ESA operates a mostly-stock A310 for their zero-G science flights, which doesn't have the flight envelope protection of more modern planes. Even then, a third pilot is required to monitor warnings to sort out the ones normally encountered in the parabolic maneuvers from unusual ones. If this aircraft were replaced with a modern Airbus (newer than A300/A310), would it be possible to fly these parabolic maneuvers without going into alternate law or doing other modifications to the control system?
- Normal load factor limitation in clean configuration down to -1g
- Nose down pitch attitude down to -15deg
- High Speed Protection (HSP) to prevent exceeding VD/MD
The problematic one would be the pitch attitude limiting. Since the pitch attitude will keep decreasing at zero G, the limiting function will pull the aircraft up and increase the load factor after some point. This could limit the time in zero G below the requirement.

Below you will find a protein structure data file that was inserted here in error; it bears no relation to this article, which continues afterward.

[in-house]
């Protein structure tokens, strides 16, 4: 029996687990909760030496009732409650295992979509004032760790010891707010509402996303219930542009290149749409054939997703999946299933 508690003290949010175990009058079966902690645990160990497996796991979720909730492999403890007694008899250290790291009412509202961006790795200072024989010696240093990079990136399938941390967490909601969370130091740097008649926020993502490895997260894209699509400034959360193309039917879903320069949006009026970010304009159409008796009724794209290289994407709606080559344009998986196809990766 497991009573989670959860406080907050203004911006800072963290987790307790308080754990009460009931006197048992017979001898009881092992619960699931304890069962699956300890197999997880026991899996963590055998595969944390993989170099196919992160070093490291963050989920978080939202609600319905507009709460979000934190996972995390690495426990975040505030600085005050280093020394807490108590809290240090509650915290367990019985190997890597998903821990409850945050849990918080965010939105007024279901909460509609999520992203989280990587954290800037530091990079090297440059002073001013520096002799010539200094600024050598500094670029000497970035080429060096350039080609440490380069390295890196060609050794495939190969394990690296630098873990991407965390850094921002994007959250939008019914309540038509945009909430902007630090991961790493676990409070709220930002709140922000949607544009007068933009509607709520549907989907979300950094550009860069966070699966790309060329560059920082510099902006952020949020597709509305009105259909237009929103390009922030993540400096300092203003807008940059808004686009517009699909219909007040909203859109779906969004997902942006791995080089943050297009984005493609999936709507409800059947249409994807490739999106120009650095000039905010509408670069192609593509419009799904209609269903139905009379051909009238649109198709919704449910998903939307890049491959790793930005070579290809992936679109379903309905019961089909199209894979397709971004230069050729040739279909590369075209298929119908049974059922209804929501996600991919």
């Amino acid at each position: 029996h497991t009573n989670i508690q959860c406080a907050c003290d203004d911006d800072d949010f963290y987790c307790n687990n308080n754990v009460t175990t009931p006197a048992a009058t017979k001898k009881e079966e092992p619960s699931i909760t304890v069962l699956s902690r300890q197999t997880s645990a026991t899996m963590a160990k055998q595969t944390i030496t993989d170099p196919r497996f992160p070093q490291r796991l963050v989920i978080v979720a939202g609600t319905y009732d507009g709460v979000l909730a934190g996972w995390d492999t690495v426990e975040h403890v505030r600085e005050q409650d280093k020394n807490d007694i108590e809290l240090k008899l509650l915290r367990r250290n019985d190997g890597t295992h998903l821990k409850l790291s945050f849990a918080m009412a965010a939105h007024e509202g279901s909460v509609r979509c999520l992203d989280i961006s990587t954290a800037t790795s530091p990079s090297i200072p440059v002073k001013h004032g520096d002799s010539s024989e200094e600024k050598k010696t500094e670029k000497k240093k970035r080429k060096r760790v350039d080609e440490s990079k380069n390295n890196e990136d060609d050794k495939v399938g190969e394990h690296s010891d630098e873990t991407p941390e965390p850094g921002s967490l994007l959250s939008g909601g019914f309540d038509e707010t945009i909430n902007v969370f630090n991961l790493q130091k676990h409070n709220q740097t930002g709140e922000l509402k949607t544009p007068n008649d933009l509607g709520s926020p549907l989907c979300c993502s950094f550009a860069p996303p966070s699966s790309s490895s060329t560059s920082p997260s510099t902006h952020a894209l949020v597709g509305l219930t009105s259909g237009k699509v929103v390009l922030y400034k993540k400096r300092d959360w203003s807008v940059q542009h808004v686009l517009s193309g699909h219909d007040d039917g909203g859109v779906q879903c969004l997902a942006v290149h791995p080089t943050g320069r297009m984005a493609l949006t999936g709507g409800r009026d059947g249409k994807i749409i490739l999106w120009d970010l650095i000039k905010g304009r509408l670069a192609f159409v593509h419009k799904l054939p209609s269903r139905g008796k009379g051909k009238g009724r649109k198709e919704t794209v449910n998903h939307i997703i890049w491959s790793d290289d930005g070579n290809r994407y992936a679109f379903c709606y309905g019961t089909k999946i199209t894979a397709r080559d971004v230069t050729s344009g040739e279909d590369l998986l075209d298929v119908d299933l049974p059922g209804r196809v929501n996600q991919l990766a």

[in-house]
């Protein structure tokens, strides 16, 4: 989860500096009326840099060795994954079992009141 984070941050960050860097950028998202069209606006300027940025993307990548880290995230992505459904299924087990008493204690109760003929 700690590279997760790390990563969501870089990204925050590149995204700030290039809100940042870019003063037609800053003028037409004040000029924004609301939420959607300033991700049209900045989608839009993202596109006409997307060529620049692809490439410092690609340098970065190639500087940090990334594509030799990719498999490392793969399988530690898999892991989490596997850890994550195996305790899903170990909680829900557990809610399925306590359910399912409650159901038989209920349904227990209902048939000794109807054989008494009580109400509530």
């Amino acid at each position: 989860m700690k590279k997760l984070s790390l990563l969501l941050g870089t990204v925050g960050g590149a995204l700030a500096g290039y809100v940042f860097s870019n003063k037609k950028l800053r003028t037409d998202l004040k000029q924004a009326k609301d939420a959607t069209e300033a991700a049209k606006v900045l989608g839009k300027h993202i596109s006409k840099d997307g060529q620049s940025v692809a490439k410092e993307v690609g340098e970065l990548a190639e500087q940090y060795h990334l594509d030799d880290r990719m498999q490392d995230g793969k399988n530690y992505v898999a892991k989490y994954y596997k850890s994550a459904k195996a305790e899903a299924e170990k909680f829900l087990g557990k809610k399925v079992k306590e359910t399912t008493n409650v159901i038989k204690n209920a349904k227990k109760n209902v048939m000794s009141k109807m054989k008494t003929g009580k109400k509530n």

Given the constraints and objective, more analysis would be needed to ascertain whether aircraft in Normal Mode is acceptable.
Actually not really. For one there are the protections in the software - but you must also take into account the cabin also needs to be a little modified to be usable for these kind of flighs. And possibly you'd also need to "tune" the fuel, lubrication and other related systems also...